In the midst of an already ongoing investigation into Tesla's Autopilot and Full-Self Driving claims, the NHTSA is now investigating two new accidents involving Teslas that took place over the last month.
The Tesla's were "apparently running on Autopilot", according to APs coverage of the story. The accidents wound up killing 2 motorcyclists, the report says. The NHTSA is now looking at whether or not Tesla vehicle automation stops the vehicles for motorcycles.
Both accidents were similar in nature: the NHTSA said it "sent investigation teams to two crashes last month in which Teslas collided with motorcycles on freeways in the darkness". In both instances, the motorcyclists were killed.
The agency now has suspicions "that Tesla’s partially automated driver-assist system was in use" during both accidents.
The first accident was at 4:47am, July 7 on State Route 91, on a freeway in Riverside, California, the report says. A Model Y collided with a green Yamaha V-Star motorcycle that was ahead of it and the driver of the bike was ejected from his motorcycle.
Another crash happened at 1:09am on July 24, on Interstate 15 near Draper, Utah. A Model 3 was behind a Harley Davidson, the Utah Department of Public Safety said.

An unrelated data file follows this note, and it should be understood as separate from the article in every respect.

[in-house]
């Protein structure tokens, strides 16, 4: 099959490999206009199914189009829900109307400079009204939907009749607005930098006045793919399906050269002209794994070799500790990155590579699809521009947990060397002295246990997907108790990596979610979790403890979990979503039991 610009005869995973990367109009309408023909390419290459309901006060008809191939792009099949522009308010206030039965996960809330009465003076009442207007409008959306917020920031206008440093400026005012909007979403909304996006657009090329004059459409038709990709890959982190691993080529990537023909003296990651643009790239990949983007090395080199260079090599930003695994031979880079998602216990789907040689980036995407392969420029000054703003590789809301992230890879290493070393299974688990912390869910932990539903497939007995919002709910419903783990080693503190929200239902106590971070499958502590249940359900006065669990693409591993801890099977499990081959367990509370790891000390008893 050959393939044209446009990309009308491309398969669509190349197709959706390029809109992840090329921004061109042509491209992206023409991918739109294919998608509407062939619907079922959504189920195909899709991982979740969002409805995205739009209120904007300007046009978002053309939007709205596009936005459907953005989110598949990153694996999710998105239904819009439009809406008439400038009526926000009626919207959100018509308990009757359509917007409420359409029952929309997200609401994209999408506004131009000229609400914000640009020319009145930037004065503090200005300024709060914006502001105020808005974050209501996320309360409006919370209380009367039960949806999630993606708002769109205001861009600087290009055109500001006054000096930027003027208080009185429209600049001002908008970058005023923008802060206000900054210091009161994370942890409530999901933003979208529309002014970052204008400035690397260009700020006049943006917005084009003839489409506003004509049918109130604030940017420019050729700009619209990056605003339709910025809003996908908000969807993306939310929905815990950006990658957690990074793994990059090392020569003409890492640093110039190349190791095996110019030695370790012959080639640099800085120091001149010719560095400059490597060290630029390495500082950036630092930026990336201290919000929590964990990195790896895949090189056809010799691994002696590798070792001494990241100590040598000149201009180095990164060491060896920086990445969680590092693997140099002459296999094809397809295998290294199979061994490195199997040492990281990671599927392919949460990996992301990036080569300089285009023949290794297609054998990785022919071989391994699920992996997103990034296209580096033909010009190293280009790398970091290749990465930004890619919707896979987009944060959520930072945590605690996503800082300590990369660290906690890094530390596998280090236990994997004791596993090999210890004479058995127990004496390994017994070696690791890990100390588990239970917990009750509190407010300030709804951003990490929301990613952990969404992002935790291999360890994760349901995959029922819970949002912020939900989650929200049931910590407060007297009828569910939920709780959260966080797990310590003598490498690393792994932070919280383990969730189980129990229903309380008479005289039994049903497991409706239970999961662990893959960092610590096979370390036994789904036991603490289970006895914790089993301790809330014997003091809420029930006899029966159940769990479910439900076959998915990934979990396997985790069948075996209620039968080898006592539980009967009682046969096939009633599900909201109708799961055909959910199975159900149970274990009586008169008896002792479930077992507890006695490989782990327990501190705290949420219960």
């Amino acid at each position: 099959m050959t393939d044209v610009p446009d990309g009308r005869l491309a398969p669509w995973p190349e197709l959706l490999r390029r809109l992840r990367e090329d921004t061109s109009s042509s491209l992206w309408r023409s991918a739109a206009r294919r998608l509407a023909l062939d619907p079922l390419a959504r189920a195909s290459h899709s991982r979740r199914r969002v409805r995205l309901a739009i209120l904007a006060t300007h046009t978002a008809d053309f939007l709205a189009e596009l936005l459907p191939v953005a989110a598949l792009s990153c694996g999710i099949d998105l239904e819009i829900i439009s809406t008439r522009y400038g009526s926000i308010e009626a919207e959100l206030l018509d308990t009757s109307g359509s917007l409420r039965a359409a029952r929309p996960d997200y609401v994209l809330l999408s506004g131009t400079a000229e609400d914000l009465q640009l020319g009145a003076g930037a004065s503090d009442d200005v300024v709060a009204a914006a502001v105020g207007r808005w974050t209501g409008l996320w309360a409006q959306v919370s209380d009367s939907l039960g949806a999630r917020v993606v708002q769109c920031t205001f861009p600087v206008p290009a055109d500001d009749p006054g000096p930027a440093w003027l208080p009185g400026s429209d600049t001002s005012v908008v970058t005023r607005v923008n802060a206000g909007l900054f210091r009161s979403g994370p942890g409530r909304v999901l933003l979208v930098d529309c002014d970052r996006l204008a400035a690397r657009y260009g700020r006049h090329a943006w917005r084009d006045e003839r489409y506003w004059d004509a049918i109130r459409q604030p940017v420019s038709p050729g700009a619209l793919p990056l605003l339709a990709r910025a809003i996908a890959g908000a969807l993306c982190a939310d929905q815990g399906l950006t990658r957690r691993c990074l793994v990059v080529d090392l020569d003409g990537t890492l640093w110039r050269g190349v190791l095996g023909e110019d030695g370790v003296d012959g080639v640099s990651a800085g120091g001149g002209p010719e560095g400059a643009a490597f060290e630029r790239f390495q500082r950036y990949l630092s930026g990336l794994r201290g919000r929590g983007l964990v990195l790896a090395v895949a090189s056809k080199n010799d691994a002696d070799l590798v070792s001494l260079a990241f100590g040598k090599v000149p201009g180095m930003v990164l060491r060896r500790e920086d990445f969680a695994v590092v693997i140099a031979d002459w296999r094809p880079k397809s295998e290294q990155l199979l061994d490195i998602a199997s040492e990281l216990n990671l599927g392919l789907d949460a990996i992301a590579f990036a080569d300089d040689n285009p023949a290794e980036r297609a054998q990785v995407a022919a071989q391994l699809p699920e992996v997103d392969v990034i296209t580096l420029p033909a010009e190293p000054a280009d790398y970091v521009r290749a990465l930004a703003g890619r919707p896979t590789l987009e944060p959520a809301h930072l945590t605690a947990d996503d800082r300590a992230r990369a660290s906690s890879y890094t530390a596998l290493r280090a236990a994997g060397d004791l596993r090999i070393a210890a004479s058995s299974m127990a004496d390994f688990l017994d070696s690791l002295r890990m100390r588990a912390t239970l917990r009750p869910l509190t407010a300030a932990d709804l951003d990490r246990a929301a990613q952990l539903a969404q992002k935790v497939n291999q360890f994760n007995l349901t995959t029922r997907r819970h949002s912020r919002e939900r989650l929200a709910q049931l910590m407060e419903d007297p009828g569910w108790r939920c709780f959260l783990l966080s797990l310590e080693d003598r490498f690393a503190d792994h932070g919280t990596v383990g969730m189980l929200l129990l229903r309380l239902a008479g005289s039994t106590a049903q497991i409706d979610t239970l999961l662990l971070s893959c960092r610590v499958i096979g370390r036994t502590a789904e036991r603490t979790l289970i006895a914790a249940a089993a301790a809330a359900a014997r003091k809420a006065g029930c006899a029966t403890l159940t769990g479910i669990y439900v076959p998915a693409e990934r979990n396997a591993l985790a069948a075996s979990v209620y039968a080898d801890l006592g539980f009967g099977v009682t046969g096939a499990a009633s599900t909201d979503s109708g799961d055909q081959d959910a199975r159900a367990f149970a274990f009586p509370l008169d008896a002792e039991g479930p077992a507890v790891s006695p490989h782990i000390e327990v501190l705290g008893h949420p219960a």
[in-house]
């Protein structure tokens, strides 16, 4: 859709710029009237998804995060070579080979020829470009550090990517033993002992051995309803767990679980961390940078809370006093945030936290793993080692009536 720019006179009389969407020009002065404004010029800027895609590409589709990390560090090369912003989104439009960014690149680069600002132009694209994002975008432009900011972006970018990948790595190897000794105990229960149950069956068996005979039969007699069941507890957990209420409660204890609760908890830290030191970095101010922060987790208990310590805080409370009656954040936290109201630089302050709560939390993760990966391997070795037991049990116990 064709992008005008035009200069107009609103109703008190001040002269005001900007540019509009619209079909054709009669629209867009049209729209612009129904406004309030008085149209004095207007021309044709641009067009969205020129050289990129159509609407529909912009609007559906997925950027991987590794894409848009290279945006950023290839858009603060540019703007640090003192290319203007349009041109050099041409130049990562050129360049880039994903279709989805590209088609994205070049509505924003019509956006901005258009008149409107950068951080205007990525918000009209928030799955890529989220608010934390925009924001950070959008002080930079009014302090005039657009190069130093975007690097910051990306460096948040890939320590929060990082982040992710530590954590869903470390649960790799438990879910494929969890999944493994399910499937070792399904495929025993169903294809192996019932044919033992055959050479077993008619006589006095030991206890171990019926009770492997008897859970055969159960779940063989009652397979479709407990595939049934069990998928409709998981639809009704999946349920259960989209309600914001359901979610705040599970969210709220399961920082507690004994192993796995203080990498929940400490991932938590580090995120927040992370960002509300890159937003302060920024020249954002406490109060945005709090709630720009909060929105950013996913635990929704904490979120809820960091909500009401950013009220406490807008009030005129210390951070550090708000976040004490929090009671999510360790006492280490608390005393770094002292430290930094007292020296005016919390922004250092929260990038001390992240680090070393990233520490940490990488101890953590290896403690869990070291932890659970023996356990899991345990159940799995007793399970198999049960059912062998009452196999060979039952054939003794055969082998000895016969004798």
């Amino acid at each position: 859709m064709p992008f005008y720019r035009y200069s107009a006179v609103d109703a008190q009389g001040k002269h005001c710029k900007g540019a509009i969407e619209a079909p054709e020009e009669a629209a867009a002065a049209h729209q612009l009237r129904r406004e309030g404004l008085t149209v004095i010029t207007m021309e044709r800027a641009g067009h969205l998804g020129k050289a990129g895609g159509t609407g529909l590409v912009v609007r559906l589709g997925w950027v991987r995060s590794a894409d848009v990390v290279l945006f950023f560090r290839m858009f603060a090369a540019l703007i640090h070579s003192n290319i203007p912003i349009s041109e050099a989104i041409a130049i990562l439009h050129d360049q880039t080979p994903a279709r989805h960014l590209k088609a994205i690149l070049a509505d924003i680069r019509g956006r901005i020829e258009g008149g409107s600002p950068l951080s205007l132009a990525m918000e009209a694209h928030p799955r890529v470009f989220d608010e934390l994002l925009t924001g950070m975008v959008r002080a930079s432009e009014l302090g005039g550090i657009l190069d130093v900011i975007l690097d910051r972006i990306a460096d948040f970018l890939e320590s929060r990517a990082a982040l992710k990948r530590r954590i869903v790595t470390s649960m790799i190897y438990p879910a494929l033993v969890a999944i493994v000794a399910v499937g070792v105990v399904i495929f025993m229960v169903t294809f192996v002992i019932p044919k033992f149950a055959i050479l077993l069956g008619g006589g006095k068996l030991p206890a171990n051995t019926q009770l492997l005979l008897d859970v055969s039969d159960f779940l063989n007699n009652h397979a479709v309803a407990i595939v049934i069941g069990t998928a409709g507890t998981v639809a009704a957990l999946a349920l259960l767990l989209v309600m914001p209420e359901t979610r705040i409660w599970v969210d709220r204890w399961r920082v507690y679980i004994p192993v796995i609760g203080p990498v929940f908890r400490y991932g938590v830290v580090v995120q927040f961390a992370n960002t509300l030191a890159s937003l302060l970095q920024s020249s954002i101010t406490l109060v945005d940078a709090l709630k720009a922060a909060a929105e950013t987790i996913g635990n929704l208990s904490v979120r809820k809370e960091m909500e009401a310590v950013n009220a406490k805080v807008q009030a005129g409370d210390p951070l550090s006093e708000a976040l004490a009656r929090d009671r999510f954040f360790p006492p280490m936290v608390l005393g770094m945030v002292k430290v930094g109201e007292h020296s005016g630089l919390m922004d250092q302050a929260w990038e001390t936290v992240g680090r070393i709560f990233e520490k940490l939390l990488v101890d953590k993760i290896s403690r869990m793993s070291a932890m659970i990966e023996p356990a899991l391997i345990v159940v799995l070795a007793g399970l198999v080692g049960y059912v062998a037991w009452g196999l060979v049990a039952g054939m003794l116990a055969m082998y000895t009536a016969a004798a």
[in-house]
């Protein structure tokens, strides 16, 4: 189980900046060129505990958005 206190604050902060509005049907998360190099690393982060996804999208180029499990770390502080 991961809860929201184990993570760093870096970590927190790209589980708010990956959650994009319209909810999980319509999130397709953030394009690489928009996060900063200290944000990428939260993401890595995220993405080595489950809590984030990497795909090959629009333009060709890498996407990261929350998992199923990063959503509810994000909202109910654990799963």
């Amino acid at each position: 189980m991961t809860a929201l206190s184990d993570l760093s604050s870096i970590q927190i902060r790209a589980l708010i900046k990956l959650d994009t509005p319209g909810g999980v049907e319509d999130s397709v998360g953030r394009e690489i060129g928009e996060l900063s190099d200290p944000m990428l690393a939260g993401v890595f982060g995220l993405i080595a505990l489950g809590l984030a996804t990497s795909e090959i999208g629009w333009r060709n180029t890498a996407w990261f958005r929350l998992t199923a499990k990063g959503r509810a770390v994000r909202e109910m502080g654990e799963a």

“The driver of the Tesla did not see the motorcyclist and collided with the back of the motorcycle, which threw the rider from the bike,” the statement says. The rider of the Harley was pronounced dead at the scene. The driver told authorities he had Autopilot on, the report says.
Michael Brooks, acting executive director of the nonprofit Center for Auto Safety, has been pushing for a recall of Tesla's Autopilot. He concluded: “It’s pretty clear to me, and it should be to a lot of Tesla owners by now, this stuff isn’t working properly and it’s not going to live up to the expectations, and it is putting innocent people in danger on the roads.”
The investigations add another layer of scrutiny on Tesla's flagship vehicle selling point by regulators. While Elon Musk continues to deal with Chancery Court in Delaware over his Twitter deal, he is also being scrutinized by the Securities and Exchange Commission. Any blow to the company's Autopilot feature, including a potential recall, could wind up having profound financial consequences for the automaker.
So far, however, regulators have sat idly by on their hands - and so the game of "chicken" with Elon Musk continues...